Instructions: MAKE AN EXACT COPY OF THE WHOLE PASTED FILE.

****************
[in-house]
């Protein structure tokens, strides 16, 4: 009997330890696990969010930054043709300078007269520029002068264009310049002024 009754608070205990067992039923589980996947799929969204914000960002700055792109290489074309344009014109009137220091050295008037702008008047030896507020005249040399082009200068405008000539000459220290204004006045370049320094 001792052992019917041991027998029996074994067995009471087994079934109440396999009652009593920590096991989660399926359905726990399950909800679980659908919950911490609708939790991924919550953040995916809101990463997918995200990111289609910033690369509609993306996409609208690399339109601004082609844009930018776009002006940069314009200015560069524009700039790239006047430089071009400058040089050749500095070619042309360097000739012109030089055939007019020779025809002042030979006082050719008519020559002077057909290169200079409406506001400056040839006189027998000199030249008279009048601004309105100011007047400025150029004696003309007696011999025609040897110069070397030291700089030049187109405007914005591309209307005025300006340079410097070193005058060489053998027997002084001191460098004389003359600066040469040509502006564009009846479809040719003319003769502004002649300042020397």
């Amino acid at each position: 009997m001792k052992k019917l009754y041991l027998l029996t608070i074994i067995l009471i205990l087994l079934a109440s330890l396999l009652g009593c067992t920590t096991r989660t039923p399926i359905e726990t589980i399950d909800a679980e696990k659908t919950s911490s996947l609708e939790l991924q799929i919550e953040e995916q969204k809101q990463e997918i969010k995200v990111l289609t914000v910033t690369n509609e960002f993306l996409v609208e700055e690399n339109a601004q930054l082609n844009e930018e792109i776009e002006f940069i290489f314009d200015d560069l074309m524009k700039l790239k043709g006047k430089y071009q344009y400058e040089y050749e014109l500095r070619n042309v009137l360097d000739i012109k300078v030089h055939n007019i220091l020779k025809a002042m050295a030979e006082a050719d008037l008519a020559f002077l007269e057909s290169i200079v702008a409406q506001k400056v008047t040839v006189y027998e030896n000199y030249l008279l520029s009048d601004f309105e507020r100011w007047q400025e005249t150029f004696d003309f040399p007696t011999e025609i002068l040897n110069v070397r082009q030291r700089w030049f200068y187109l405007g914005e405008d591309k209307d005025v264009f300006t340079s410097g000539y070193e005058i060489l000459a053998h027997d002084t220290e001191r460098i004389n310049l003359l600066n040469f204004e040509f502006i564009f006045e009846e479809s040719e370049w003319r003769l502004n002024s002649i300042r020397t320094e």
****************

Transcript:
[in-house]
């Protein structure tokens, strides 16, 4: 009997330890696990969010930054043709300078007269520029002068264009310049002024 009754608070205990067992039923589980996947799929969204914000960002700055792109290489074309344009014109009137220091050295008037702008008047030896507020005249040399082009200068405008000539000459220290204004006045370049320094 001792052992019917041991027998029996074994067995009471087994079934109440396999009652009593920590096991989660399926359905726990399950909800679980659908919950911490609708939790991924919550953040995916809101990463997918995200990111289609910033690369509609993306996409609208690399339109601004082609844009930018776009002006940069314009200015560069524009700039790239006047430089071009400058040089050749500095070619042309360097000739012109030089055939007019020779025809002042030979006082050719008519020559002077057909290169200079409406506001400056040839006189027998000199030249008279009048601004309105100011007047400025150029004696003309007696011999025609040897110069070397030291700089030049187109405007914005591309209307005025300006340079410097070193005058060489053998027997002084001191460098004389003359600066040469040509502006564009009846479809040719003319003769502004002649300042020397």
């Amino acid at each position: 009997m001792k052992k019917l009754y041991l027998l029996t608070i074994i067995l009471i205990l087994l079934a109440s330890l396999l009652g009593c067992t920590t096991r989660t039923p399926i359905e726990t589980i399950d909800a679980e696990k659908t919950s911490s996947l609708e939790l991924q799929i919550e953040e995916q969204k809101q990463e997918i969010k995200v990111l289609t914000v910033t690369n509609e960002f993306l996409v609208e700055e690399n339109a601004q930054l082609n844009e930018e792109i776009e002006f940069i290489f314009d200015d560069l074309m524009k700039l790239k043709g006047k430089y071009q344009y400058e040089y050749e014109l500095r070619n042309v009137l360097d000739i012109k300078v030089h055939n007019i220091l020779k025809a002042m050295a030979e006082a050719d008037l008519a020559f002077l007269e057909s290169i200079v702008a409406q506001k400056v008047t040839v006189y027998e030896n000199y030249l008279l520029s009048d601004f309105e507020r100011w007047q400025e005249t150029f004696d003309f040399p007696t011999e025609i002068l040897n110069v070397r082009q030291r700089w030049f200068y187109l405007g914005e405008d591309k209307d005025v264009f300006t340079s410097g000539y070193e005058i060489l000459a053998h027997d002084t220290e001191r460098i004389n310049l003359l600066n040469f204004e040509f502006i564009f006045e009846e479809s040719e370049w003319r003769l502004n002024s002649i300042r020397t320094e």